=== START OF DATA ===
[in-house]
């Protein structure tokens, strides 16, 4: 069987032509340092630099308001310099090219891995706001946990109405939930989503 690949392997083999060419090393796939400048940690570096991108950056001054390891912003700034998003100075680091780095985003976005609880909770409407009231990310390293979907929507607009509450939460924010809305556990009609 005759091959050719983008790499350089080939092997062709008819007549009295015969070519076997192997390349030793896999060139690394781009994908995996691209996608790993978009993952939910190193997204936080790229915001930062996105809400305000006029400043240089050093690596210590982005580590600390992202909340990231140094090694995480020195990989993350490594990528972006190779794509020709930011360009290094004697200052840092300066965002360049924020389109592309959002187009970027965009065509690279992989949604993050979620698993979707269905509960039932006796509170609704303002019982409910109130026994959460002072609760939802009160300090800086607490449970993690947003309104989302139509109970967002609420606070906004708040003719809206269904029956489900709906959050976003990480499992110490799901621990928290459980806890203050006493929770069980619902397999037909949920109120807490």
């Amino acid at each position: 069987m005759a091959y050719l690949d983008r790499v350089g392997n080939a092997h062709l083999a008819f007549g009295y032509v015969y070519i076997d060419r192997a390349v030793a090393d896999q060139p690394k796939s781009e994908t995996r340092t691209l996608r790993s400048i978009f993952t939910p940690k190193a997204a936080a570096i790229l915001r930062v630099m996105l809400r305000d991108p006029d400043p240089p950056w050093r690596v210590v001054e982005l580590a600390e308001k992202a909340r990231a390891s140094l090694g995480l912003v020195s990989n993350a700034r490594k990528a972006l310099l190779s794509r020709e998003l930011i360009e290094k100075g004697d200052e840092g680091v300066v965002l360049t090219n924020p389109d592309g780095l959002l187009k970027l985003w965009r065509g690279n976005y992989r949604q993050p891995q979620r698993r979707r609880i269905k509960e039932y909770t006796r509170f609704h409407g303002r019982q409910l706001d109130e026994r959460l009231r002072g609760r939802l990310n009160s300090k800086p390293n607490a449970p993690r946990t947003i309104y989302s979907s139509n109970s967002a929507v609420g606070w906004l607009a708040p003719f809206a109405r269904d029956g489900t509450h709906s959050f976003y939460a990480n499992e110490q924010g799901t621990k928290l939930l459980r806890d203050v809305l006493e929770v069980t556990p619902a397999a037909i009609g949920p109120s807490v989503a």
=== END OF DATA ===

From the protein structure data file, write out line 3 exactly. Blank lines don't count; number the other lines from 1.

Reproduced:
């Amino acid at each position: 069987m005759a091959y050719l690949d983008r790499v350089g392997n080939a092997h062709l083999a008819f007549g009295y032509v015969y070519i076997d060419r192997a390349v030793a090393d896999q060139p690394k796939s781009e994908t995996r340092t691209l996608r790993s400048i978009f993952t939910p940690k190193a997204a936080a570096i790229l915001r930062v630099m996105l809400r305000d991108p006029d400043p240089p950056w050093r690596v210590v001054e982005l580590a600390e308001k992202a909340r990231a390891s140094l090694g995480l912003v020195s990989n993350a700034r490594k990528a972006l310099l190779s794509r020709e998003l930011i360009e290094k100075g004697d200052e840092g680091v300066v965002l360049t090219n924020p389109d592309g780095l959002l187009k970027l985003w965009r065509g690279n976005y992989r949604q993050p891995q979620r698993r979707r609880i269905k509960e039932y909770t006796r509170f609704h409407g303002r019982q409910l706001d109130e026994r959460l009231r002072g609760r939802l990310n009160s300090k800086p390293n607490a449970p993690r946990t947003i309104y989302s979907s139509n109970s967002a929507v609420g606070w906004l607009a708040p003719f809206a109405r269904d029956g489900t509450h709906s959050f976003y939460a990480n499992e110490q924010g799901t621990k928290l939930l459980r806890d203050v809305l006493e929770v069980t556990p619902a397999a037909i009609g949920p109120s807490v989503a």